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Food consumption and waste in Spanish households: water implications within and beyond national borders

Blas, A.; A. Garrido; B Willaarts. (2018). Food consumption and waste in Spanish households: water implications within and beyond national borders. Ecological Indicators, Volume 89:  290-300

https://www.sciencedirect.com/science/article/pii/S1470160X18300633

Abstract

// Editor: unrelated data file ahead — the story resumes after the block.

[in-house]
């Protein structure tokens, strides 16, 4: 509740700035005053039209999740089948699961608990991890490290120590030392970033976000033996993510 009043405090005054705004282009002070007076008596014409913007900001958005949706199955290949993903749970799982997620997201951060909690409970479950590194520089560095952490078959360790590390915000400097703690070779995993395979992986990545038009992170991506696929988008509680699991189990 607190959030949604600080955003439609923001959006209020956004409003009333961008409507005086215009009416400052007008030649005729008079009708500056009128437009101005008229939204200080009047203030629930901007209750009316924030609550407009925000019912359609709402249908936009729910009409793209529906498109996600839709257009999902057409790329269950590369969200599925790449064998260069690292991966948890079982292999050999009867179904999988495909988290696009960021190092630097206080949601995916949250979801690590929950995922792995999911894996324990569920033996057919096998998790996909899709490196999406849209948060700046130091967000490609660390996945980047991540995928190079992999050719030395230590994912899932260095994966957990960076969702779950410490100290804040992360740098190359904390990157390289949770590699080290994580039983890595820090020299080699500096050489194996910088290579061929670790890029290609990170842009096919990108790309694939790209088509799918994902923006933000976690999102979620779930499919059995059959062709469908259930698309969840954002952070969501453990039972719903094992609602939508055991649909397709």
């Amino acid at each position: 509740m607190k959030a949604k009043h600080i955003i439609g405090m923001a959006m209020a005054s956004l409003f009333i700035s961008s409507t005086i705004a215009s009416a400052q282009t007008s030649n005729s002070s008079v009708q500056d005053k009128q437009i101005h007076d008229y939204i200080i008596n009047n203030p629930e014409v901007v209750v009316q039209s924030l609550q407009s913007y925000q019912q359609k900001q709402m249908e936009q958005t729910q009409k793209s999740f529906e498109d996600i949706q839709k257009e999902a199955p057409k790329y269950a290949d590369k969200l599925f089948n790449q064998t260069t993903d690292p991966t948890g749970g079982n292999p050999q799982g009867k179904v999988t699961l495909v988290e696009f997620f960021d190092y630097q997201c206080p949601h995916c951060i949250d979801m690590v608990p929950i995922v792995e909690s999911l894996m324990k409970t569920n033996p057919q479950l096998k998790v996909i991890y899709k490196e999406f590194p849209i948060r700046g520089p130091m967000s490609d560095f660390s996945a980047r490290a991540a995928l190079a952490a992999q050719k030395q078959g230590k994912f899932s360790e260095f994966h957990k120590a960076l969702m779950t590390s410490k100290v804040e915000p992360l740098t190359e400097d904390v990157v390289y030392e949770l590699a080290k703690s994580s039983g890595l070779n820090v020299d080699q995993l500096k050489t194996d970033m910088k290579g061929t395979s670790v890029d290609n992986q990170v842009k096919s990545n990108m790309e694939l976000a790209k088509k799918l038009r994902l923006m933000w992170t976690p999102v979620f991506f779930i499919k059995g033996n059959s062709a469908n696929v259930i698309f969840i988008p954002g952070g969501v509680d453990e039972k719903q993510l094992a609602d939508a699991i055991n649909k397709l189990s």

The improvement of the sustainability of global food systems is a top priority. Many efforts have targeted the production side, yet managing food consumption demand, i.e., people’s eating habits, might deliver important co-benefits from a land, water, and energy perspective. This paper focuses on assessing the water-related implications of food consumption and waste among Spanish consumers to discern possible policy recommendations. Specifically, we estimated the water footprint (WF) of the diet and associated food waste of Spanish households from October 2014 to September 2015, broken down by WF component (green, blue and grey) and its geographical origin. Our results showed that, for the analyzed period, the WF of food consumption in Spain is 52,933 hm3, equivalent to 3302 liters per person and day. The consumptive fraction (green + blue water) of this diet-related WF accounts for 89%, while the remaining 11% (127 m3 per person/year) is attributed to water quality impacts (grey water). The products that account for the largest share in the total WF are meat, fish and animal fats (26%) and dairy products (21%). Likewise, roughly 41% of the total WF linked to household diets is foreign, i.e., imported virtual water, and the main countries of origin are Tunisia, Portugal, and France. The WF of food waste accounts for 2095 hm3, equivalent to 131 liters per person and day. From a policy perspective, several studies have highlighted that high water savings can be achieved by reducing food waste; in Spain, however, eliminating food waste at household level would reduce the Spanish food-related WF by only 4% (292 hm3 of blue water and 1555 hm3 of green water). In the light of these results, a shift back to a Mediterranean diet, in which fruits and vegetables account for a larger share of the food intake, would deliver greater water savings.


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